Ms Sophie McNeill, Human Rights Watch, Committee Hansard, Canberra, 11 March 2021, p. 41.
  • 152
    CDU, Submission 1, p. 1.
  • 153
    IRU, Submission 25, p. 10.
  • 154
    ECU, Submission 6, p. 2.
  • 155
    La Trobe University, Submission 4, p. 2.
  • 156
    German Rectors’ Conference, Submission 5, p. 1.
  • 157
    Prof Brian Schmidt, Vice-Chancellor, ANU, Committee Hansard, Canberra, 19 March 2021, p. 19.
  • 158
    Prof Attila Brungs, Vice-Chancellor, UTS, Committee Hansard, Canberra, 19 March 2021, p. 20.
  • 159
    Professor Peter Høj, Vice-Chancellor, Adelaide University, Committee Hansard, Canberra, 19 March 2021, p. 4.
  • 160
    Professor Michael Wesley, Deputy Vice-Chancellor, Melbourne University, Committee Hansard, Canberra, 19 March 2021, p. 20.
  • 161
    The University of Sydney, Submission 30, p. 7.
  • 162
    La Trobe University, Submission 4, p. 3.
  • 163
    WSU, Submission 9, p. 2.
  • 164
    Griffith University, Submission 8, p. 3.
  • 165
    Griffith University, Submission 8, p. 3.
  • 166
    Griffith University, Submission 8, p. 3.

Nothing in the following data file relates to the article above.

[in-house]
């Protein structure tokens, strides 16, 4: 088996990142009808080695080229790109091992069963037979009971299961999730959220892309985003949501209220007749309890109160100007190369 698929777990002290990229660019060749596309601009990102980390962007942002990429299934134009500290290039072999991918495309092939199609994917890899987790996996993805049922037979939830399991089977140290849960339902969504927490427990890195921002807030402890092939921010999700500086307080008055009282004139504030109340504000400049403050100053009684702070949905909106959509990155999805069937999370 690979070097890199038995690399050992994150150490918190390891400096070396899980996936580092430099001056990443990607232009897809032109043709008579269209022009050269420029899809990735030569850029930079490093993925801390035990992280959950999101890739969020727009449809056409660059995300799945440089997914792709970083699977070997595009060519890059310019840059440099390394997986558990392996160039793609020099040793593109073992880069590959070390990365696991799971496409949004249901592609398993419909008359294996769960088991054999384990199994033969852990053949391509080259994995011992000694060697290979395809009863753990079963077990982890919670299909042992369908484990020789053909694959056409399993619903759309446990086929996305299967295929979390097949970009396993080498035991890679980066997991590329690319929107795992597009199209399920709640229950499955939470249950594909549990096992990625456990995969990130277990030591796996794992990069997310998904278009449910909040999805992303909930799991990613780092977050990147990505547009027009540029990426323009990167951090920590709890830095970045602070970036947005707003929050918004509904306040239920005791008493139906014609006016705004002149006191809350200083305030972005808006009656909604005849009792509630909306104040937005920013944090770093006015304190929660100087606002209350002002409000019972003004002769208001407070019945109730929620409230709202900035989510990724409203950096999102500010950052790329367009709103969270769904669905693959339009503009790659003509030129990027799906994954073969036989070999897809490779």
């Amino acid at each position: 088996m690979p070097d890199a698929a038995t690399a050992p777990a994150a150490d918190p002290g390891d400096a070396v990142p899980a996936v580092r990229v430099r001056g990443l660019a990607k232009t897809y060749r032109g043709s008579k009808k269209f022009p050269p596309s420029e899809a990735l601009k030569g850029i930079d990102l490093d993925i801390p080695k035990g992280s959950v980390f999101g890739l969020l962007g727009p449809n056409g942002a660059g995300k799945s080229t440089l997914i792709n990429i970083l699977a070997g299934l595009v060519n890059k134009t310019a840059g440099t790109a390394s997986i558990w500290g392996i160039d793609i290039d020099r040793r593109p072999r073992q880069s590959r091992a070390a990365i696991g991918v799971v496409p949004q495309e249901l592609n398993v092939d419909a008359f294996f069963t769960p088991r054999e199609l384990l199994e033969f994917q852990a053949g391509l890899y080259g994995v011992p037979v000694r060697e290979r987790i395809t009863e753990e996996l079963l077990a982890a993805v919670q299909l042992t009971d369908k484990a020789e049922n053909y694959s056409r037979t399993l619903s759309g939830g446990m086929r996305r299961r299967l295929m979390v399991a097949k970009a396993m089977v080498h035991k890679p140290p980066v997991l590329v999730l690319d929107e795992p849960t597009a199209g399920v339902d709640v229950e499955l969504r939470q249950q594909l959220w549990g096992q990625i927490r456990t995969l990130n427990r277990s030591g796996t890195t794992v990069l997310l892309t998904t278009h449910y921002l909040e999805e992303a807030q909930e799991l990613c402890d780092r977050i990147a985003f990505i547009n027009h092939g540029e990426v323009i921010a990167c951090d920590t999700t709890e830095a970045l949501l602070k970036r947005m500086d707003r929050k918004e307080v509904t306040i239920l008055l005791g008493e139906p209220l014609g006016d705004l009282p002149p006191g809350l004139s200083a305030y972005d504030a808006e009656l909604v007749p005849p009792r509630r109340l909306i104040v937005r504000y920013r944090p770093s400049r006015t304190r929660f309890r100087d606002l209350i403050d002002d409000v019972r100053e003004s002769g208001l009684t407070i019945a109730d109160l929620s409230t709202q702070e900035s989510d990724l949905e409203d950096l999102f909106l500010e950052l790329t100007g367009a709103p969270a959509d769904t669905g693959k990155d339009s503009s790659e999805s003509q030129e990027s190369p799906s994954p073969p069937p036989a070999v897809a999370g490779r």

• 167
    UWA, Submission 12, p. 1.
  • 168
    UWA, Submission 12, p. 1.
  • 169
    UNSW, Submission 14, p. 4
  • 170
    UNSW, Submission 14, p. 4
  • 171
    Monash University, Submission 17, p. 2.
  • 172
    UoM, Submission 38, p. 2.
  • 173
    UoM, Submission 38, p. 20.
  • 174
    ANU, Submission 45, p. 8.
  • 175
    ANU, Submission 45.1, p. 2.
  • 176
    Professor Margaret Gardner, Vice-Chancellor, Monash University, Committee Hansard, Canberra, 19 March 2021, p. 59.
  • 177
    WSU, Submission 9, p. 2.
  • 178
    WSU, Submission 9, p. 4.
  • 179
    German Rectors’ Conference, Submission 5, p. 1.
  • 180
    UWA, Submission 12, p. 1.
  • 181
    UWA, Submission 12, p. 1.
  • 182
    Monash University, Submission 17, p. 3.
  • 183
    UoM, Submission 38, p. 15.
  • 184
    Mr Chen Yonglin, Submission 16, p. 4.
  • 185
    Ms Elaine Pearson, Australia Director, HRW, Committee Hansard, Canberra, 11 March 2021, p. 40.
  • 186
    Monash University, Submission 17, p. 2.
  • 187
    UTas, Submission 36, p. 3.
  • 188
    ANU, Submission 45, p. 4.
  • 189
    ATNU, Submission 24, p. 5.
  • 190
    UoM, Submission 38, p. 23.
  • 191
    UQ, Submission 22, p. 4.
  • 192
    CSCRC, Submission 46, p. 5.
  • 193
    DESE, Submission 19, p. 4.
  • 194
    CSIRO, Submission 21, p. 7.
  • 195
    QUT, Submission 40, p. 3.
  • 196
    German Rectors’ Conference, Submission 5, p. 1.
  • 197
    CQU, Submission 3, p. 2.
  • 198
    UNSW, Submission 14, p. 5
  • 199
    ATNU, Submission 24, p. 1.
  • 200
    ATNU, Submission 24, p. 2.